Preface: This is the long of it. If you want the short of it - check out my LinkedIn. Essentially, I'm a designer, researcher, facilitator, and agent of authentic change all rolled into one. I've worked with startups, nonprofits, ad agencies, and massive household brands in the US & Europe. This is a story about why I care so very much about transformation and empathy in our workplaces.
Learning the need to control
When I entered college, I studied psychology at Berkeley because I wanted to learn about people - and at the core of it, I wanted to understand myself better. I came from a very rigid family background in which I had little space to explore or express my own deeper self. I always believed that I could use the study of other people as a lens through which I could facilitate self-learning.
I began the journey to comprehending my own mental models, and the subconscious forces that affected my behaviors. At Berkeley, I studied the effect of environmental factors, genetic heritage of mental illness in the family, neurochemical effects on behavior and mood, autonomic cognitive processes, how our brains process perceptual information, societal norms, gender norms, likelihood of mental illness or negative life outcomes, and more. I worked as an academic researcher for a few years after college and co-authored papers in psychology journals, but didn’t feel satisfied. Looking back, I think I understood myself and others around me better from a scientific perspective, but not a human one.
Lured by the promise of creating impact, I quit and joined a small startup across the bridge in SF. It was there that I learned about human centered design, or as it was more commonly being leveraged in tech: as user experience design. Human centered design resonated with me as a human lens through which I could understand people, and I began working as a UX designer. However I quickly grew tired Silicon Valley culture, which at the time I felt reflected many of the manipulative and punitive attitudes I was trying to get away from. I've since then learned that I carried that scarcity mindset within me and that by changing the way I interact and contribute to the world, I change the culture around me.
Back to my time in the Bay - I decided it was time once again to change my context and see what I could learn. This time, I wanted to make a much bigger adjustment than ever to jump start some serious personal learning. I flew across the globe to Stockholm, Sweden and spent the next 7 months fully immersed in Hyper Island's full-time course in design thinking and management.
So - I began my journey thinking that I could use the study of other people as a lens through which I could learn more about myself. At Hyper, I realized that in a way, I had been right. Hyper only taught me how to truly listen.
I went in thinking I would learn to become a digital designer, and came out wanting to help align teams and organizations with an empowering purpose, self-awareness, and the drive towards authenticity and fulfillment of our deeper selves. At Hyper, my learning was built off of the Swedish Armed Forces' theory of Understanding Group and Leadership (UGL), the psychology of people when exposed to the threat of change, and the foundational principles of human needs and behaviors in groups.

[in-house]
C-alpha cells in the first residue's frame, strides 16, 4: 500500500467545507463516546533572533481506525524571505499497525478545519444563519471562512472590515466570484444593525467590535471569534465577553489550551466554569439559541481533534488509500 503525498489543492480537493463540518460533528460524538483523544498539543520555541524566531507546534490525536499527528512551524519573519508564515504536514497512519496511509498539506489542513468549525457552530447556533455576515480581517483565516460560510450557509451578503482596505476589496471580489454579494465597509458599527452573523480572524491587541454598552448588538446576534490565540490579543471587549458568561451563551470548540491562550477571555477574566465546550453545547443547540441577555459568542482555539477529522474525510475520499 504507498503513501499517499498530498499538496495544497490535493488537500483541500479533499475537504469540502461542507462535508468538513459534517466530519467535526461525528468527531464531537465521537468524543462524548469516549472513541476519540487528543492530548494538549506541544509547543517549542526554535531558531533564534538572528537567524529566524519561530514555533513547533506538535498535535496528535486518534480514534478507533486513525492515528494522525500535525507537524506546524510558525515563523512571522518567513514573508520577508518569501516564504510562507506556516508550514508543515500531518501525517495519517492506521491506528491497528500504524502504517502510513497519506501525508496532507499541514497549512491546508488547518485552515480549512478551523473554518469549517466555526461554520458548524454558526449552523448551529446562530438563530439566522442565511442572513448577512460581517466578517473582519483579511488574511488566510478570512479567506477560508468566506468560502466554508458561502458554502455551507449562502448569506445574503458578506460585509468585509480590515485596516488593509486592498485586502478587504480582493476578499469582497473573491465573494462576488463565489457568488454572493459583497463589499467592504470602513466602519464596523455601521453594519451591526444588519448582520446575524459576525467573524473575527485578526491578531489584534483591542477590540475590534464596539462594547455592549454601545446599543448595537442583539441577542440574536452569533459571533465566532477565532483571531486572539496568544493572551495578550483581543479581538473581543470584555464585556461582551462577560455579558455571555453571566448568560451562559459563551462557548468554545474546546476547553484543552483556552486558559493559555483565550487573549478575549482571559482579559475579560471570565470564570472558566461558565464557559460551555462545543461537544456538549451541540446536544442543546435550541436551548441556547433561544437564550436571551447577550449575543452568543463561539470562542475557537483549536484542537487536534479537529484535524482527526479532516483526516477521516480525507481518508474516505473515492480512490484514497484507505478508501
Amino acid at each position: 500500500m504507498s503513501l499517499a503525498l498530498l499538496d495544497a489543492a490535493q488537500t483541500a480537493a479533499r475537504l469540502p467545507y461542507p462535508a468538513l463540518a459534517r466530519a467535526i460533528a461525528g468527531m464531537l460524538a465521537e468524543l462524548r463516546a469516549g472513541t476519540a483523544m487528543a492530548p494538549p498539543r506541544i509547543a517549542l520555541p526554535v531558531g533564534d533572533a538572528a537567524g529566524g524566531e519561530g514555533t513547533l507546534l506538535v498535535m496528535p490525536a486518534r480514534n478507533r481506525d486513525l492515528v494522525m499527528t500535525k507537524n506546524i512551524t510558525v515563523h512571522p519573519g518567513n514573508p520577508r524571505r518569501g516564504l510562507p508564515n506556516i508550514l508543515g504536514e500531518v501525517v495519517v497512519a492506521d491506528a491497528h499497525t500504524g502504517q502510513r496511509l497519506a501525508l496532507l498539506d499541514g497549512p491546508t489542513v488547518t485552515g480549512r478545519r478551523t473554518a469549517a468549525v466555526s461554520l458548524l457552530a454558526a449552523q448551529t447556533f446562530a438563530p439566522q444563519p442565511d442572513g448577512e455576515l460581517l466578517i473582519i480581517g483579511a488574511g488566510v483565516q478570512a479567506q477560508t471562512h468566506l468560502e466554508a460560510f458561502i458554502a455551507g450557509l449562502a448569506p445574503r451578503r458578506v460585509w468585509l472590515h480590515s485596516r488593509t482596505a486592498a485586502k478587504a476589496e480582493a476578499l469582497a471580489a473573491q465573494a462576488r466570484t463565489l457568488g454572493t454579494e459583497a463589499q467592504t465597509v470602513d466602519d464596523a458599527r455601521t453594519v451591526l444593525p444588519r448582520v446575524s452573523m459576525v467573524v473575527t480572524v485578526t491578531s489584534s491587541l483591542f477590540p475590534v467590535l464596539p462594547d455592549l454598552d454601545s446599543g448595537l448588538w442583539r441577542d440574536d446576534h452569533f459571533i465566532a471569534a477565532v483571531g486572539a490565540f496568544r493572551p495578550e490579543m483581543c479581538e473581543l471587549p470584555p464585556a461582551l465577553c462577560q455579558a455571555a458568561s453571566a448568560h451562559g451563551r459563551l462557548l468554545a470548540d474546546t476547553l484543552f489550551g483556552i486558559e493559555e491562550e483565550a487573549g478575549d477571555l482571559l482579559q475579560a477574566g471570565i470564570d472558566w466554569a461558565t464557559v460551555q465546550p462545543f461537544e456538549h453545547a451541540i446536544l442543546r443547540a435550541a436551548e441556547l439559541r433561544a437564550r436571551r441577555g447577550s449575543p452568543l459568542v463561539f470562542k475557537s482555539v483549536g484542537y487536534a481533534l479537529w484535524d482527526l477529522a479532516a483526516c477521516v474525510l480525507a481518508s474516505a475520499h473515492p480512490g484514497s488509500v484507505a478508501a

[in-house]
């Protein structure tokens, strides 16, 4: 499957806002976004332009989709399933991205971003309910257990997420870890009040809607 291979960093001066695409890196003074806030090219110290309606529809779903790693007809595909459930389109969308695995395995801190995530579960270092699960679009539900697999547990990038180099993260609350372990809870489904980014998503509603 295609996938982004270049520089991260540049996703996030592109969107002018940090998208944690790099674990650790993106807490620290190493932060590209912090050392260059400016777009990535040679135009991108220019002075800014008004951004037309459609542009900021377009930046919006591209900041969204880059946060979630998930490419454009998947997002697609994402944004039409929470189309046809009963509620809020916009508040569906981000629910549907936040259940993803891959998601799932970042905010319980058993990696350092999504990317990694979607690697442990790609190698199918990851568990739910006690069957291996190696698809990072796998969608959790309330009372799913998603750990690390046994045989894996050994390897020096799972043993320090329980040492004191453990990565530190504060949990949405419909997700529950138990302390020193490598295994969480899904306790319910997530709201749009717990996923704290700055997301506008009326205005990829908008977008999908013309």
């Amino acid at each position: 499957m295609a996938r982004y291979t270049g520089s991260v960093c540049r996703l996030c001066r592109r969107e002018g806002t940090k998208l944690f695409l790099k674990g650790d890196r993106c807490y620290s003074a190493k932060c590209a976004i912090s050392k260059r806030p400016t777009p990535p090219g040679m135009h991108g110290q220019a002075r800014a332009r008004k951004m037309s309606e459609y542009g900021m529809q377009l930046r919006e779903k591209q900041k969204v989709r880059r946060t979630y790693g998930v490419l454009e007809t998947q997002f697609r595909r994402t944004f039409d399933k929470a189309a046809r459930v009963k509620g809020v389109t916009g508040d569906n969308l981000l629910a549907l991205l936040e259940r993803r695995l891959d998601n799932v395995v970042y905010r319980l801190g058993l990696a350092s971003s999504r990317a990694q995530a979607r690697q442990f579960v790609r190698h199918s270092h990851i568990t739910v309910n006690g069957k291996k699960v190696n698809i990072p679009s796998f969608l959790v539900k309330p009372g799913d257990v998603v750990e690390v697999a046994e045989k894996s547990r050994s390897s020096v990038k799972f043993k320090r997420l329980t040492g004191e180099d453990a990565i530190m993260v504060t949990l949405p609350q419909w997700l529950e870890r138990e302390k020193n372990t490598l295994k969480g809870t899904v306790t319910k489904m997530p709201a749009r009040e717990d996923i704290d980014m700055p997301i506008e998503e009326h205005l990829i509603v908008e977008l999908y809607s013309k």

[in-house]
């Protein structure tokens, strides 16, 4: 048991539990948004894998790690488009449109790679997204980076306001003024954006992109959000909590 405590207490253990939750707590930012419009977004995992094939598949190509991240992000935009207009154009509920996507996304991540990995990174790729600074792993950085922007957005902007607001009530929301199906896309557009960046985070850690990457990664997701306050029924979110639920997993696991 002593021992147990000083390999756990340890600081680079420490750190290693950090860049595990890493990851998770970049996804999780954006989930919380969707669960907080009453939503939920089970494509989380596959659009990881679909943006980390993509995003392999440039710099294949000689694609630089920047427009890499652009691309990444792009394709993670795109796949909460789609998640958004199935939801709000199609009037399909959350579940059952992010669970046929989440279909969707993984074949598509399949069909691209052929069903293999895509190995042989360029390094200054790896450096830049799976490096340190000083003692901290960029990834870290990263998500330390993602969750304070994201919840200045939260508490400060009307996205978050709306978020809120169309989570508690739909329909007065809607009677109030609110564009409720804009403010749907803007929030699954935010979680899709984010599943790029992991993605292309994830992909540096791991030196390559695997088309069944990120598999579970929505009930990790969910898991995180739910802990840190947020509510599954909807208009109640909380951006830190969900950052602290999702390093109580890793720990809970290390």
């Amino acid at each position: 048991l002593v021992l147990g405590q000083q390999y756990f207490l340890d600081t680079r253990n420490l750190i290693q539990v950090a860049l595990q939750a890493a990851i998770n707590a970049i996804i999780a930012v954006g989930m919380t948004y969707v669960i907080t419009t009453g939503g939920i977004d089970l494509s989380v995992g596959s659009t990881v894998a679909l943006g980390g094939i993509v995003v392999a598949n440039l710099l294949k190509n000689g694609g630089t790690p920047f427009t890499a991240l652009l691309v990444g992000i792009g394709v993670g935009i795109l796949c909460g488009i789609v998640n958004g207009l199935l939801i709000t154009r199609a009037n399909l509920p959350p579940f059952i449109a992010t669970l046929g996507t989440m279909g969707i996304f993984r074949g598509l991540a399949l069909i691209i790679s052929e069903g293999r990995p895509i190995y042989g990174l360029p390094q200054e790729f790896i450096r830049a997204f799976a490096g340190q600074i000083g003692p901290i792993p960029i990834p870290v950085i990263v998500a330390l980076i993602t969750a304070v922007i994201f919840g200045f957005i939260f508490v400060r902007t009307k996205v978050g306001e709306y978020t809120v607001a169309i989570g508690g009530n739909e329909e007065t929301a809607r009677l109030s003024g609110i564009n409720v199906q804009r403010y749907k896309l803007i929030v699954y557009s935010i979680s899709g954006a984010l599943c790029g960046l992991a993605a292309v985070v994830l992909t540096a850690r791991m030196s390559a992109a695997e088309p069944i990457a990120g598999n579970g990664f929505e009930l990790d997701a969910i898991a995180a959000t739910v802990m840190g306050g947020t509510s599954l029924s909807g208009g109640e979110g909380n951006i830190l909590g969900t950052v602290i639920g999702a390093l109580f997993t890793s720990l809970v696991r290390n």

I was given feedback about rigid behaviors that I carried over from previous mental models on work and interpersonal relationships and how they negatively impacted my teammates and friends. I realized that I had internalized the systems and behaviors of misaligned and dysfunctional organizations of my past. It was a painful education, far away from home - but I came out of it wanting more feedback as a tool for exponential personal growth. I began to embrace my growing self-awareness and purpose.
Journey to unlearn
At Hyper, I studied the tools offered to us, including models of effective feedback, personal leadership modes, conflict management behaviors, stages of team development and organizational design. I studied nonviolent communication and realized its power in altering psychology and perspective, how it speaks to the compassion and empathy in myself and those around me. We worked in completely flat and self-managed, cross functional teams. It was incredibly hard to adjust to this way of work, and the struggle to balance our fear of inadequacy in ourselves and others, with the true freedom to do whatever we thought necessary or valuable, never ended. However, what we did gain was the responsibility and space to engage in problem solving in ways that was the most fulfilling way of work I have ever experienced. This is where I first began to experience the power of facilitating authenticity, trusting in collective intelligence, and seeing the good intentions of people in workplaces that are not set up to serve life.
I've learned to believe in the power of developing self awareness on all levels. From individual to organizational - I believe understanding how we affect those around us is the key to humanity's development.
I believe in the human potential that can be unlocked when they work in organizations that empower rather than control them. I’ve seen firsthand the amazing growth of passionate people who engaged in truly innovative problem solving and self-development when intrinsically motivated to a cause and goal the whole team believed in. Creating a working culture that embraces both vulnerability, compassion and psychological safety in the workplace, along with a clear reason “why” the organization exists - sets the stage for a living company that continually learns, adapts, and grows with it’s people and unlocks the full extent of their potential. I believe that growing self-awareness in organizations of the impact these companies have to our world’s economies, societies, ecologies, and more, will lead our world to a much better state.